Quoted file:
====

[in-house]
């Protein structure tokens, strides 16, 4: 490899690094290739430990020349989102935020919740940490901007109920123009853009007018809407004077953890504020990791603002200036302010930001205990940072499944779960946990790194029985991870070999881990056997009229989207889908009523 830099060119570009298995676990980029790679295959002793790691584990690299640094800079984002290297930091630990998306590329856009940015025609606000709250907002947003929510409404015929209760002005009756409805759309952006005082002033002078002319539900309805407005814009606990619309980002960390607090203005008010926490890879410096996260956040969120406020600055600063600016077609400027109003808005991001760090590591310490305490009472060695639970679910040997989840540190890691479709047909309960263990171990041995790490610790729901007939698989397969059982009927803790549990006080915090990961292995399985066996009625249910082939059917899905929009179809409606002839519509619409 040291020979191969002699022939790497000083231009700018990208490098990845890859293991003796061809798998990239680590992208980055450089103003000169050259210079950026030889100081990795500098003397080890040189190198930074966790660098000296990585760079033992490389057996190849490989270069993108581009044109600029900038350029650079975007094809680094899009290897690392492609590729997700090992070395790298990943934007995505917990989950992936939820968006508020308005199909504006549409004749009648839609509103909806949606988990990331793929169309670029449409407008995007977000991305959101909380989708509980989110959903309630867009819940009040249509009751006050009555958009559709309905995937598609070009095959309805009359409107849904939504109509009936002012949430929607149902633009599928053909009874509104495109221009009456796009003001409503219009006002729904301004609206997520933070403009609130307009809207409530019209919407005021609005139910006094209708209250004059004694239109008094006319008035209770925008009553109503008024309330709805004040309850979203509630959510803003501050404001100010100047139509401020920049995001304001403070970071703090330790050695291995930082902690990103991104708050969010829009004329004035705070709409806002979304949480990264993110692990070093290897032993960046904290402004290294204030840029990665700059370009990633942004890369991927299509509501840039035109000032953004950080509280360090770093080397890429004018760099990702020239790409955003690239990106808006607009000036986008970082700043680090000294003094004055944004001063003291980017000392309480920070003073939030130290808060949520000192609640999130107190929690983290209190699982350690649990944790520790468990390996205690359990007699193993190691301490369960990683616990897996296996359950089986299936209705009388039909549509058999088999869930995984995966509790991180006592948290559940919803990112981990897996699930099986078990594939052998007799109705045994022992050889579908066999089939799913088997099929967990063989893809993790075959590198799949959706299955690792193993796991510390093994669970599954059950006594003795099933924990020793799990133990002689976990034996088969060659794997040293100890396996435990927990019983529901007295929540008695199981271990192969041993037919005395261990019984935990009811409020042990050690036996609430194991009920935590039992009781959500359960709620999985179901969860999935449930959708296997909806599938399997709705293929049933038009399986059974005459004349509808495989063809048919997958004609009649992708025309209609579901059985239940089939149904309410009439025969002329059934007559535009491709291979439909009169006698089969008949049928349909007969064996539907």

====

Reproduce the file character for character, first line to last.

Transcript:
[in-house]
């Protein structure tokens, strides 16, 4: 490899690094290739430990020349989102935020919740940490901007109920123009853009007018809407004077953890504020990791603002200036302010930001205990940072499944779960946990790194029985991870070999881990056997009229989207889908009523 830099060119570009298995676990980029790679295959002793790691584990690299640094800079984002290297930091630990998306590329856009940015025609606000709250907002947003929510409404015929209760002005009756409805759309952006005082002033002078002319539900309805407005814009606990619309980002960390607090203005008010926490890879410096996260956040969120406020600055600063600016077609400027109003808005991001760090590591310490305490009472060695639970679910040997989840540190890691479709047909309960263990171990041995790490610790729901007939698989397969059982009927803790549990006080915090990961292995399985066996009625249910082939059917899905929009179809409606002839519509619409 040291020979191969002699022939790497000083231009700018990208490098990845890859293991003796061809798998990239680590992208980055450089103003000169050259210079950026030889100081990795500098003397080890040189190198930074966790660098000296990585760079033992490389057996190849490989270069993108581009044109600029900038350029650079975007094809680094899009290897690392492609590729997700090992070395790298990943934007995505917990989950992936939820968006508020308005199909504006549409004749009648839609509103909806949606988990990331793929169309670029449409407008995007977000991305959101909380989708509980989110959903309630867009819940009040249509009751006050009555958009559709309905995937598609070009095959309805009359409107849904939504109509009936002012949430929607149902633009599928053909009874509104495109221009009456796009003001409503219009006002729904301004609206997520933070403009609130307009809207409530019209919407005021609005139910006094209708209250004059004694239109008094006319008035209770925008009553109503008024309330709805004040309850979203509630959510803003501050404001100010100047139509401020920049995001304001403070970071703090330790050695291995930082902690990103991104708050969010829009004329004035705070709409806002979304949480990264993110692990070093290897032993960046904290402004290294204030840029990665700059370009990633942004890369991927299509509501840039035109000032953004950080509280360090770093080397890429004018760099990702020239790409955003690239990106808006607009000036986008970082700043680090000294003094004055944004001063003291980017000392309480920070003073939030130290808060949520000192609640999130107190929690983290209190699982350690649990944790520790468990390996205690359990007699193993190691301490369960990683616990897996296996359950089986299936209705009388039909549509058999088999869930995984995966509790991180006592948290559940919803990112981990897996699930099986078990594939052998007799109705045994022992050889579908066999089939799913088997099929967990063989893809993790075959590198799949959706299955690792193993796991510390093994669970599954059950006594003795099933924990020793799990133990002689976990034996088969060659794997040293100890396996435990927990019983529901007295929540008695199981271990192969041993037919005395261990019984935990009811409020042990050690036996609430194991009920935590039992009781959500359960709620999985179901969860999935449930959708296997909806599938399997709705293929049933038009399986059974005459004349509808495989063809048919997958004609009649992708025309209609579901059985239940089939149904309410009439025969002329059934007559535009491709291979439909009169006698089969008949049928349909007969064996539907």